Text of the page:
Aim: Although eye-tracking technology expands beyond capturing eye data just for the sole purpose of ensuring participants maintain their gaze at the presented fixation cross, gaze technology remains of less importance in clinical research. Recently, impairments in visual information encoding processes indexed by novel gaze metrics have been frequently reported in patients with schizophrenia. This work undertakes a scoping review of research on saccadic dysfunctions and exploratory eye movement deficits among patients with schizophrenia. It gathers promising pieces of evidence of eye movement abnormalities in attention-demanding tasks on the schizophrenia spectrum that have mounted in recent years and their outcomes as potential biological markers. Methods: The protocol was drafted based on PRISMA for scoping review guidelines. Electronic databases were systematically searched to identify articles published between 2010 and 2020 that examined visual processing in patients with schizophrenia and reported eye movement characteristics as potential biomarkers for this mental illness. Results: The use of modern eye-tracking instrumentation has been reported by numerous neuroscientific studies to successfully and non-invasively improve the detection of visual information processing impairments among the screened population at risk of and identified with schizophrenia. Conclusions: Eye-tracking technology has the potential to contribute to the process of early intervention and more apparent separation of the diagnostic entities, being put together by the syndrome-based approach to the diagnosis of schizophrenia. However, context-processing paradigms should be conducted and reported in equally accessible publications to build comprehensive models.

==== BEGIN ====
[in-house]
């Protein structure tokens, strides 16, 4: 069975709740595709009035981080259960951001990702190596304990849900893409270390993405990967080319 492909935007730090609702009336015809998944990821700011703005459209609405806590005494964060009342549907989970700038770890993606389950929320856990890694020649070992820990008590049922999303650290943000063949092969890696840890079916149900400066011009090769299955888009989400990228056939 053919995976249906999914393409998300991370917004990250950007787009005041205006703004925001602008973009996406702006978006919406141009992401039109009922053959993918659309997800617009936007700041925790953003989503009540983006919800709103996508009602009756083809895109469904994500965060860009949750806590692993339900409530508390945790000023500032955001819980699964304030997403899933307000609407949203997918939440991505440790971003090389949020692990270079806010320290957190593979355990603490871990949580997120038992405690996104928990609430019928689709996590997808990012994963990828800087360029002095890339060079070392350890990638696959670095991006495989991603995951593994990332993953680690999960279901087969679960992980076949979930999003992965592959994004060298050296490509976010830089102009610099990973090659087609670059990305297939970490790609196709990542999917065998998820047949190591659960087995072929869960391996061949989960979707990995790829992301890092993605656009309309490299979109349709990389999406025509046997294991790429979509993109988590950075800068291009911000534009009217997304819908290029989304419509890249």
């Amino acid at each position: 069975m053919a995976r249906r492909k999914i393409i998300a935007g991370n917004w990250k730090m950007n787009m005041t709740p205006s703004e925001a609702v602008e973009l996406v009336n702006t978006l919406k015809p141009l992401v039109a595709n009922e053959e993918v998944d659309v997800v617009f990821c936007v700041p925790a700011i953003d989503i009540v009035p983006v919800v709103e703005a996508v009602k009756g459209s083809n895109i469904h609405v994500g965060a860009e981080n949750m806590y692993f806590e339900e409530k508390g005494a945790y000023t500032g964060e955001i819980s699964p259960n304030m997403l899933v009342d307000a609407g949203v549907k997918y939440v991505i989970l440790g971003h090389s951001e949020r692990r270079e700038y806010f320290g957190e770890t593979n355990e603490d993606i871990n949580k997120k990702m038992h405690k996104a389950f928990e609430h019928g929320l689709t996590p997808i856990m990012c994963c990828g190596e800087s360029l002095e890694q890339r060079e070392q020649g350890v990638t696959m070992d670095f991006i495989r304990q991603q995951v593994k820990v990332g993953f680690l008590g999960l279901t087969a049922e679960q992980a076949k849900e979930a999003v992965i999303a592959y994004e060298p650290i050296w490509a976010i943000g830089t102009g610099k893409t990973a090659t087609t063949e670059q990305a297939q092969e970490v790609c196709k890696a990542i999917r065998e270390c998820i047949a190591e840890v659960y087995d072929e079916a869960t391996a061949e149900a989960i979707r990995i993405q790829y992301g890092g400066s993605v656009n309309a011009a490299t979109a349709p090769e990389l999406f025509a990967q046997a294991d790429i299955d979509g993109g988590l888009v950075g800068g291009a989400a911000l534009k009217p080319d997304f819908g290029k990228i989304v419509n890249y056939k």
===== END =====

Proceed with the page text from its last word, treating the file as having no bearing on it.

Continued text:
All Science Journal Classification (ASJC) codes
- General Neuroscience
- Clinical Neurology
- Psychiatry and Mental health